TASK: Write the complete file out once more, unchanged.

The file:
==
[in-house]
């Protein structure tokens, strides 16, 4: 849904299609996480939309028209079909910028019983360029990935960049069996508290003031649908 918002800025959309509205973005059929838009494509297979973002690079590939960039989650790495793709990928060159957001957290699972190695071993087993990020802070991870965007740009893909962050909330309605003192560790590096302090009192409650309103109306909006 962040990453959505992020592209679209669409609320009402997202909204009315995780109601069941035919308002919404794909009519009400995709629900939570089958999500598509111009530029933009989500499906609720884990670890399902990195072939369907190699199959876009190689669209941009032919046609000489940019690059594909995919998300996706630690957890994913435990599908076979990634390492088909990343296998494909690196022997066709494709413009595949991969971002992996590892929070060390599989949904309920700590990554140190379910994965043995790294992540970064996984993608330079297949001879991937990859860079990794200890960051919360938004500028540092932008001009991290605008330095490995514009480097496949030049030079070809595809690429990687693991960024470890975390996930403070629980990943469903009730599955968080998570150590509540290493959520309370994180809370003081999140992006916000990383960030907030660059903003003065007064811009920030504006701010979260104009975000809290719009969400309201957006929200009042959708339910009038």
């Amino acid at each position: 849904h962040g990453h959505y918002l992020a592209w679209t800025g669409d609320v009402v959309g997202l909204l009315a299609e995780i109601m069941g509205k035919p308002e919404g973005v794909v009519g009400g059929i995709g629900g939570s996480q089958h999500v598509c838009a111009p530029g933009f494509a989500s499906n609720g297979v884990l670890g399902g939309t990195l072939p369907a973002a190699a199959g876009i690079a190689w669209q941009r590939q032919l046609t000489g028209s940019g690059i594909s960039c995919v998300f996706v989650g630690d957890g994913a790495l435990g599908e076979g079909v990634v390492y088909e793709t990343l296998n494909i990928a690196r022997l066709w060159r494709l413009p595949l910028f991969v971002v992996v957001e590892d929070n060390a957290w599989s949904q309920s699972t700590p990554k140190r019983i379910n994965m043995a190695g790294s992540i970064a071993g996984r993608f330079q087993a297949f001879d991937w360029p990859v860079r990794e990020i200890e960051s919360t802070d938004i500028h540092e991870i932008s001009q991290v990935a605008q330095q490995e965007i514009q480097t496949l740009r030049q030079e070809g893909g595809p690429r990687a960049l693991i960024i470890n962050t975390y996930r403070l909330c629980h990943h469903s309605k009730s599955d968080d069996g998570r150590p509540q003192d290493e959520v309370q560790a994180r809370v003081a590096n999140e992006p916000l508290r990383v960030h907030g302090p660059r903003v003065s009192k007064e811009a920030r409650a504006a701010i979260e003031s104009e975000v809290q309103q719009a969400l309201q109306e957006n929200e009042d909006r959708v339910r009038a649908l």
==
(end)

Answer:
[in-house]
């Protein structure tokens, strides 16, 4: 849904299609996480939309028209079909910028019983360029990935960049069996508290003031649908 918002800025959309509205973005059929838009494509297979973002690079590939960039989650790495793709990928060159957001957290699972190695071993087993990020802070991870965007740009893909962050909330309605003192560790590096302090009192409650309103109306909006 962040990453959505992020592209679209669409609320009402997202909204009315995780109601069941035919308002919404794909009519009400995709629900939570089958999500598509111009530029933009989500499906609720884990670890399902990195072939369907190699199959876009190689669209941009032919046609000489940019690059594909995919998300996706630690957890994913435990599908076979990634390492088909990343296998494909690196022997066709494709413009595949991969971002992996590892929070060390599989949904309920700590990554140190379910994965043995790294992540970064996984993608330079297949001879991937990859860079990794200890960051919360938004500028540092932008001009991290605008330095490995514009480097496949030049030079070809595809690429990687693991960024470890975390996930403070629980990943469903009730599955968080998570150590509540290493959520309370994180809370003081999140992006916000990383960030907030660059903003003065007064811009920030504006701010979260104009975000809290719009969400309201957006929200009042959708339910009038």
């Amino acid at each position: 849904h962040g990453h959505y918002l992020a592209w679209t800025g669409d609320v009402v959309g997202l909204l009315a299609e995780i109601m069941g509205k035919p308002e919404g973005v794909v009519g009400g059929i995709g629900g939570s996480q089958h999500v598509c838009a111009p530029g933009f494509a989500s499906n609720g297979v884990l670890g399902g939309t990195l072939p369907a973002a190699a199959g876009i690079a190689w669209q941009r590939q032919l046609t000489g028209s940019g690059i594909s960039c995919v998300f996706v989650g630690d957890g994913a790495l435990g599908e076979g079909v990634v390492y088909e793709t990343l296998n494909i990928a690196r022997l066709w060159r494709l413009p595949l910028f991969v971002v992996v957001e590892d929070n060390a957290w599989s949904q309920s699972t700590p990554k140190r019983i379910n994965m043995a190695g790294s992540i970064a071993g996984r993608f330079q087993a297949f001879d991937w360029p990859v860079r990794e990020i200890e960051s919360t802070d938004i500028h540092e991870i932008s001009q991290v990935a605008q330095q490995e965007i514009q480097t496949l740009r030049q030079e070809g893909g595809p690429r990687a960049l693991i960024i470890n962050t975390y996930r403070l909330c629980h990943h469903s309605k009730s599955d968080d069996g998570r150590p509540q003192d290493e959520v309370q560790a994180r809370v003081a590096n999140e992006p916000l508290r990383v960030h907030g302090p660059r903003v003065s009192k007064e811009a920030r409650a504006a701010i979260e003031s104009e975000v809290q309103q719009a969400l309201q109306e957006n929200e009042d909006r959708v339910r009038a649908l």